Computer Misuse and Cybersecurity Act (Cap 50A) of Singapore

Written by Team Farallon

  • Farallon Law Corporation
  • July 19, 2016

The Computer Misuse and Cybersecurity Act

If you have been arrested or charged for offences relating to the Computer Misuse and Cybersecurity Act, please consult with a leading criminal law firm in Singapore.

Section 5 of the Computer Misuse and Cybersecurity Act (CMCA) (Cap.50) of Singapore provides as follows:

Unauthorised modification of computer material

5.—(1)  Subject to subsection (2), any person who does any act which he knows will cause an unauthorised modification of the contents of any computer shall be guilty of an offence and shall be liable on conviction to a fine not exceeding $10,000 or to imprisonment for a term not exceeding 3 years or to both and, in the case of a second or subsequent conviction, to a fine not exceeding $20,000 or to imprisonment for a term not exceeding 5 years or to both.

 (2)  If any damage is caused as a result of an offence under this section, a person convicted of the offence shall be liable to a fine not exceeding $50,000 or to imprisonment for a term not exceeding 7 years or to both.

 (3)  For the purposes of this section, it is immaterial that the act in question is not directed at —

(a) any particular program or data;

(b) a program or data of any kind; or

(c) a program or data held in any particular computer.

(4)  For the purposes of this section, it is immaterial whether an unauthorised modification is, or is intended to be, permanent or merely temporary.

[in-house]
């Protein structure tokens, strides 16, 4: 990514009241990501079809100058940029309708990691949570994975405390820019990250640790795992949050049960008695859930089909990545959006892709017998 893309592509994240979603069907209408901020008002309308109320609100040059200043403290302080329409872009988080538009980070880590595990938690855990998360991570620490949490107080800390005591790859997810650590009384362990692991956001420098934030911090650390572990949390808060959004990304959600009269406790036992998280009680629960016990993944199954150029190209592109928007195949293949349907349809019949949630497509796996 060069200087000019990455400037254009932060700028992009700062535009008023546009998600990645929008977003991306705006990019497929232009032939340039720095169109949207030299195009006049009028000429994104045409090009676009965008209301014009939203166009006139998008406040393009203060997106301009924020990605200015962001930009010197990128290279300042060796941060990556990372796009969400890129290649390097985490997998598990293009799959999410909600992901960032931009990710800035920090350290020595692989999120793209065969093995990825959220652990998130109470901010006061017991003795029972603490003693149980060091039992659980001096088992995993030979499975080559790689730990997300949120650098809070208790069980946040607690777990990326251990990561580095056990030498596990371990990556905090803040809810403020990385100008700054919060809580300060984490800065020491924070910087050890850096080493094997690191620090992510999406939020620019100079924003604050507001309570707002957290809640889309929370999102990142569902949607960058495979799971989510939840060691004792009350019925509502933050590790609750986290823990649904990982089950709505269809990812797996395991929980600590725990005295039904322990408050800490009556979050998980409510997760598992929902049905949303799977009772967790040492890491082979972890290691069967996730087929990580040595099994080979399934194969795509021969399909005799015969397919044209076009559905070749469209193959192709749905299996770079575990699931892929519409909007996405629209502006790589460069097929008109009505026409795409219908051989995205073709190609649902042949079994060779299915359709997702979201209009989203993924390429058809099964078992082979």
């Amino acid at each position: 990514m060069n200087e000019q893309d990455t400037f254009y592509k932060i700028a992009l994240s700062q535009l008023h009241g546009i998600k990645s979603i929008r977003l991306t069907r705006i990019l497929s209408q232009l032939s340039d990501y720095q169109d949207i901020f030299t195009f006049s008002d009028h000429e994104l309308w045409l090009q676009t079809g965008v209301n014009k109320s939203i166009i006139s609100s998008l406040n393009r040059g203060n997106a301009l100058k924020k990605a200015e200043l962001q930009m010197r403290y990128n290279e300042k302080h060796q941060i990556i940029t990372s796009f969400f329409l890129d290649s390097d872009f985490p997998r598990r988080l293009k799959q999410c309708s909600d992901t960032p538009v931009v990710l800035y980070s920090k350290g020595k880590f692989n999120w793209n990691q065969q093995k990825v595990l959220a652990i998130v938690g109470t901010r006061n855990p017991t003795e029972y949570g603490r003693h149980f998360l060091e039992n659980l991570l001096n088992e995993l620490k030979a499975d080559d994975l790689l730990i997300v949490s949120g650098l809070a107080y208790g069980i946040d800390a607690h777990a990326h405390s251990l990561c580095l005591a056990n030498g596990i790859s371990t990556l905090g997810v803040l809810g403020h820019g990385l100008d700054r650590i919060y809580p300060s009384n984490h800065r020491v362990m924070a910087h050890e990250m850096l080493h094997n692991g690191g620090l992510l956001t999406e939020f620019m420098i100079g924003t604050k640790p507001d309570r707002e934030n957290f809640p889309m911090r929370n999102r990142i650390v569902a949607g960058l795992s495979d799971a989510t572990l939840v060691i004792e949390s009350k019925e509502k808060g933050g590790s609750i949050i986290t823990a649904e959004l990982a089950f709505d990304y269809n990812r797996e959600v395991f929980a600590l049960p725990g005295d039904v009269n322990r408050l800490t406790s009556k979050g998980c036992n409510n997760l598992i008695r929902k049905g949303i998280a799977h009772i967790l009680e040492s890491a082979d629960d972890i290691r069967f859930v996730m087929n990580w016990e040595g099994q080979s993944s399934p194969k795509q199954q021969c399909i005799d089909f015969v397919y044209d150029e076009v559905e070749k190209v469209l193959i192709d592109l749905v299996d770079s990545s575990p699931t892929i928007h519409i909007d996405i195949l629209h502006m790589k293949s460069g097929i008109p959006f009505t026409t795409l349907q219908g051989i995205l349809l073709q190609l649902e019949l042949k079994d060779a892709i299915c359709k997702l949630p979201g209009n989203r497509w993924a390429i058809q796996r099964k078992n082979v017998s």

Reported Cases in Singapore

We set out below the most recent reported CMCA cases in Singapore.

  1. In PP v Ang Han Siong [2016] SGDC 168, the accused pleaded guilty to 7 charges for dishonestly misappropriating victims’ wallets and using the victim’s credit cards to purchase a mobile phone and a GoPro camera. Out of these 7 charges, one of the charges was in relation to section 3(1) CMCA. The accused was traced. The accused had clearly profited from his illicit actions. The accused made no restitution. The accused was sentenced to 5 months’ imprisonment for the section 3(1) CMCA offence.


  1. In PP v Koh Chee Tong [2016] SGDC 37, the accused was a compliance officer with United Overseas Bank (“UOB”) at the time of the commission of the offences. He was charged with 24 counts of unauthorised access to data in the computer system of UOB under section 3(1) of the CMCA. The prosecution proceeded with four counts, to which he pleaded guilty. The remaining 20 charges were taken into consideration for the purpose of sentence on the application by the prosecution and with the consent of the accused.


  1. In Koh Chee Tong, the accused had committed the offences for (a) financial gain and (b) harm was caused to his employer, UOB, because the personal particulars of bank customers were disclosed to unlicensed moneylenders.